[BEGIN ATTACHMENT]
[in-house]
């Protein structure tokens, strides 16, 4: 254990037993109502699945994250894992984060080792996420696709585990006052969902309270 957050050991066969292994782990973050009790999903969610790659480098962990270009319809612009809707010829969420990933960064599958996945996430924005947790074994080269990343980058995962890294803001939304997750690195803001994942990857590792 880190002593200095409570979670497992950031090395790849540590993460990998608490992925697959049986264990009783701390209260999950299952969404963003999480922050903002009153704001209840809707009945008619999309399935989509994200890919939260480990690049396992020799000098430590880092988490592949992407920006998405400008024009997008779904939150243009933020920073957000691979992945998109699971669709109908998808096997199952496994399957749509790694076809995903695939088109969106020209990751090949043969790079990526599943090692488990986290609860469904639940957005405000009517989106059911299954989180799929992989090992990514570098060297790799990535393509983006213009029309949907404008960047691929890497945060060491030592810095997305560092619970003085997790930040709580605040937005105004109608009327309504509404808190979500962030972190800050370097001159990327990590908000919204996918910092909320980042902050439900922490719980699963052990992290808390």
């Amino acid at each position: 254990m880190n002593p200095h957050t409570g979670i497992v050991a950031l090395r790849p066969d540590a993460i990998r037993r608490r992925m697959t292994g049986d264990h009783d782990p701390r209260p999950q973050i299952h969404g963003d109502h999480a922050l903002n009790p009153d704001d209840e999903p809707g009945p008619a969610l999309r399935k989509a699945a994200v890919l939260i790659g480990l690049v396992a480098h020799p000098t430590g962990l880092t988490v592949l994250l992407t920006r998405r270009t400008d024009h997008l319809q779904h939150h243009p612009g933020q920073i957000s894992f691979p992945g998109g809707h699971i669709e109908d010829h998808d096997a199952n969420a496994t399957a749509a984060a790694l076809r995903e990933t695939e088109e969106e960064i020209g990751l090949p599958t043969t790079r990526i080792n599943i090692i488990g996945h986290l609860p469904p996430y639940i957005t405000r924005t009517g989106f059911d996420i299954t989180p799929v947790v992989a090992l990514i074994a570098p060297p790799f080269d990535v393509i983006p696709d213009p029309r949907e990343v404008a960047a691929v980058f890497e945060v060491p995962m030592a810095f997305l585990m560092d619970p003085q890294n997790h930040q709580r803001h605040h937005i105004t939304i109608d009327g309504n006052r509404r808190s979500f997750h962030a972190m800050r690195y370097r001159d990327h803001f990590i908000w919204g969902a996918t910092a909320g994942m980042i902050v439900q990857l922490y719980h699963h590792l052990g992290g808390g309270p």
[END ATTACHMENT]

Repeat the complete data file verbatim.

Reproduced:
[in-house]
């Protein structure tokens, strides 16, 4: 254990037993109502699945994250894992984060080792996420696709585990006052969902309270 957050050991066969292994782990973050009790999903969610790659480098962990270009319809612009809707010829969420990933960064599958996945996430924005947790074994080269990343980058995962890294803001939304997750690195803001994942990857590792 880190002593200095409570979670497992950031090395790849540590993460990998608490992925697959049986264990009783701390209260999950299952969404963003999480922050903002009153704001209840809707009945008619999309399935989509994200890919939260480990690049396992020799000098430590880092988490592949992407920006998405400008024009997008779904939150243009933020920073957000691979992945998109699971669709109908998808096997199952496994399957749509790694076809995903695939088109969106020209990751090949043969790079990526599943090692488990986290609860469904639940957005405000009517989106059911299954989180799929992989090992990514570098060297790799990535393509983006213009029309949907404008960047691929890497945060060491030592810095997305560092619970003085997790930040709580605040937005105004109608009327309504509404808190979500962030972190800050370097001159990327990590908000919204996918910092909320980042902050439900922490719980699963052990992290808390």
């Amino acid at each position: 254990m880190n002593p200095h957050t409570g979670i497992v050991a950031l090395r790849p066969d540590a993460i990998r037993r608490r992925m697959t292994g049986d264990h009783d782990p701390r209260p999950q973050i299952h969404g963003d109502h999480a922050l903002n009790p009153d704001d209840e999903p809707g009945p008619a969610l999309r399935k989509a699945a994200v890919l939260i790659g480990l690049v396992a480098h020799p000098t430590g962990l880092t988490v592949l994250l992407t920006r998405r270009t400008d024009h997008l319809q779904h939150h243009p612009g933020q920073i957000s894992f691979p992945g998109g809707h699971i669709e109908d010829h998808d096997a199952n969420a496994t399957a749509a984060a790694l076809r995903e990933t695939e088109e969106e960064i020209g990751l090949p599958t043969t790079r990526i080792n599943i090692i488990g996945h986290l609860p469904p996430y639940i957005t405000r924005t009517g989106f059911d996420i299954t989180p799929v947790v992989a090992l990514i074994a570098p060297p790799f080269d990535v393509i983006p696709d213009p029309r949907e990343v404008a960047a691929v980058f890497e945060v060491p995962m030592a810095f997305l585990m560092d619970p003085q890294n997790h930040q709580r803001h605040h937005i105004t939304i109608d009327g309504n006052r509404r808190s979500f997750h962030a972190m800050r690195y370097r001159d990327h803001f990590i908000w919204g969902a996918t910092a909320g994942m980042i902050v439900q990857l922490y719980h699963h590792l052990g992290g808390g309270p």